Software development is not easy. It depends on the total commitment of every team member. Focusing on every aspect of the development is a must. And even a minor setback can affect the process and product quality. According to Standish Group’s Annual CHAOS report, over 66% of technology projects end up in partial or complete failure.
There are numerous reasons for such a high rate of project failure. There are insufficient testing, bugs, invalid code, ambiguities, and other issues. Measuring the software development team’s productivity is the key to a project’s success. And the primary duty of an experienced project manager is to have them in place.
That’s why our nearshore software development team decided to discuss some of these metrics in detail.
10 Essential Software Development Metrics for Project Managers
1. Measure customer satisfaction
Customers are the key to measuring your software success. Satisfied consumers are the ones who be loyal to your product and recommend it to others. And unsatisfied customers will more likely switch to a competitor.
Here are some methods to measure customer satisfaction:
- NPS or Net Promoter Score is a commonly used metric to measure customer satisfaction. It rates your consumers on a scale of 1-10 based on their prospect to recommend your software product to others. A delighted client will give you nine or ten and an unsatisfied one or two. Net Promoter Score is the ratio of happy to the number of unhappy consumers. It may range from -100 to 100, and an NPS score above six is good and can indicate overall consumer satisfaction. It is necessary to achieve NPS above six.
- Customer survey: It is another effective method to measure customer satisfaction or customer experience. For example, you can conduct a survey in a month after consumer purchases your software. An email asking to share experiences with the product, their likelihood of recommending it, and suggestions will be more than enough. Try to keep it short and as simple as possible.
- Customer feedback: As mentioned before, the way to measure consumer satisfaction is with the help of feedback and suggestions. You can also ask your consumers to rate your product from one to five based on their experience. You can collect feedback via email or social media. It is an excellent idea to ask for feedback a week prior to subscription expiration.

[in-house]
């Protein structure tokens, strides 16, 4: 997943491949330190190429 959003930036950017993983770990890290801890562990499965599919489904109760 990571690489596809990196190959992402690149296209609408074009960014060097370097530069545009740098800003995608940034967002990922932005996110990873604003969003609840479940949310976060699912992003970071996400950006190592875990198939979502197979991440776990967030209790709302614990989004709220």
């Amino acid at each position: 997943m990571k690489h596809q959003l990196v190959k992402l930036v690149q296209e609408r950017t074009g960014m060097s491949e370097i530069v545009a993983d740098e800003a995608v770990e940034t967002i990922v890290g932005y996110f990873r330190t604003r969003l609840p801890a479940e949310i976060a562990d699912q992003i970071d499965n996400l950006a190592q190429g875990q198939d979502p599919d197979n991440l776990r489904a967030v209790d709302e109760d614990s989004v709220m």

2. Use Sprint Burndown
Sprint Burndown is a graphic representation of the work completed during the sprint. You can use it to track our software development team’s progress and determine if they can achieve current sprint goals.
Sprint Burndown will help you determine how much work can be done during the sprint and compare it with the work completed. It consists of the x-axis and y-axis, the first represents time, and the second shows remaining work. The line slope demonstrates how your team is completing the work.
The chart consists of two lines, one for excellent progress and another for actual. It also has the following six points:
- Start point: it represents the start of the sprint when the remaining work is 0.
- Endpoint: it represents the end of the sprint when the remaining work is 0.
- A zero line is drawn at the y-axis to represent work remaining at the start and end of the sprint.
- The actual progress line shows the amount of work completed during the sprint.
- Ideal progress line: it shows the amount of work that can be completed during the sprint if everything goes well.
- Burndown rate: it is the slope of the actual progress line.
3. Measure Team Velocity
Team velocity allows you to measure how much work your team can do in a certain amount of time. It is measured with the help of story points (i.e., in terms of ideal days). Ideal days are the total number of days when the whole team works together. These include weekends, holidays, sick leaves, and other kinds of absences. Ideal days have 100% attendance rates by all team members.
So, the team velocity is the number of days the team spent on the development. The higher velocity is, the more work can be completed during the sprint. This metric is used to track the progress of your team over time.
4. Use Release Burndown Tool